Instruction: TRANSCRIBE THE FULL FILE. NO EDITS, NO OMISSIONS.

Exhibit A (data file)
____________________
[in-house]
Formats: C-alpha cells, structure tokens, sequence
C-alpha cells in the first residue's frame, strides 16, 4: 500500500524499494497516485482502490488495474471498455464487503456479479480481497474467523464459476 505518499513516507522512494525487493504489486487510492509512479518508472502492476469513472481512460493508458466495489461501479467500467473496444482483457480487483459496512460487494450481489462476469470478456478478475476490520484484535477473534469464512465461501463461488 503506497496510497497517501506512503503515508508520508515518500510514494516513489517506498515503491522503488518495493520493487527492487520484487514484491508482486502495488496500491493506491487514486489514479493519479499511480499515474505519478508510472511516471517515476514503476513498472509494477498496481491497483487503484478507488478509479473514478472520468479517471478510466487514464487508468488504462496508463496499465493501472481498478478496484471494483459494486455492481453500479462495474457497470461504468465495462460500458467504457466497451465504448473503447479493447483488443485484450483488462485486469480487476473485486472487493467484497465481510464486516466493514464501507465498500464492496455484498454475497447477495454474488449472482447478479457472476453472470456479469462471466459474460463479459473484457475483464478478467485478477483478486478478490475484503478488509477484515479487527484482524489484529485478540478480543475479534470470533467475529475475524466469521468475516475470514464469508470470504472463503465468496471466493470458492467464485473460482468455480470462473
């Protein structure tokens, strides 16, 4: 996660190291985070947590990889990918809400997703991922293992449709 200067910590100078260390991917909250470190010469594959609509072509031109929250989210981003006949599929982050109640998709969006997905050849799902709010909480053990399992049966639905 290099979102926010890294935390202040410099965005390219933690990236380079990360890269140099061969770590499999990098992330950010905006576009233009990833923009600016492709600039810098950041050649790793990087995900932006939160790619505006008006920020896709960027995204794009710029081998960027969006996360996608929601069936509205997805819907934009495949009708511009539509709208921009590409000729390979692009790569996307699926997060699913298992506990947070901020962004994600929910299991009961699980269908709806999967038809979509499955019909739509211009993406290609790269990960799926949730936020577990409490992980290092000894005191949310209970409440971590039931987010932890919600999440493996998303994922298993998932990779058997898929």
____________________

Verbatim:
[in-house]
Formats: C-alpha cells, structure tokens, sequence
C-alpha cells in the first residue's frame, strides 16, 4: 500500500524499494497516485482502490488495474471498455464487503456479479480481497474467523464459476 505518499513516507522512494525487493504489486487510492509512479518508472502492476469513472481512460493508458466495489461501479467500467473496444482483457480487483459496512460487494450481489462476469470478456478478475476490520484484535477473534469464512465461501463461488 503506497496510497497517501506512503503515508508520508515518500510514494516513489517506498515503491522503488518495493520493487527492487520484487514484491508482486502495488496500491493506491487514486489514479493519479499511480499515474505519478508510472511516471517515476514503476513498472509494477498496481491497483487503484478507488478509479473514478472520468479517471478510466487514464487508468488504462496508463496499465493501472481498478478496484471494483459494486455492481453500479462495474457497470461504468465495462460500458467504457466497451465504448473503447479493447483488443485484450483488462485486469480487476473485486472487493467484497465481510464486516466493514464501507465498500464492496455484498454475497447477495454474488449472482447478479457472476453472470456479469462471466459474460463479459473484457475483464478478467485478477483478486478478490475484503478488509477484515479487527484482524489484529485478540478480543475479534470470533467475529475475524466469521468475516475470514464469508470470504472463503465468496471466493470458492467464485473460482468455480470462473
């Protein structure tokens, strides 16, 4: 996660190291985070947590990889990918809400997703991922293992449709 200067910590100078260390991917909250470190010469594959609509072509031109929250989210981003006949599929982050109640998709969006997905050849799902709010909480053990399992049966639905 290099979102926010890294935390202040410099965005390219933690990236380079990360890269140099061969770590499999990098992330950010905006576009233009990833923009600016492709600039810098950041050649790793990087995900932006939160790619505006008006920020896709960027995204794009710029081998960027969006996360996608929601069936509205997805819907934009495949009708511009539509709208921009590409000729390979692009790569996307699926997060699913298992506990947070901020962004994600929910299991009961699980269908709806999967038809979509499955019909739509211009993406290609790269990960799926949730936020577990409490992980290092000894005191949310209970409440971590039931987010932890919600999440493996998303994922298993998932990779058997898929």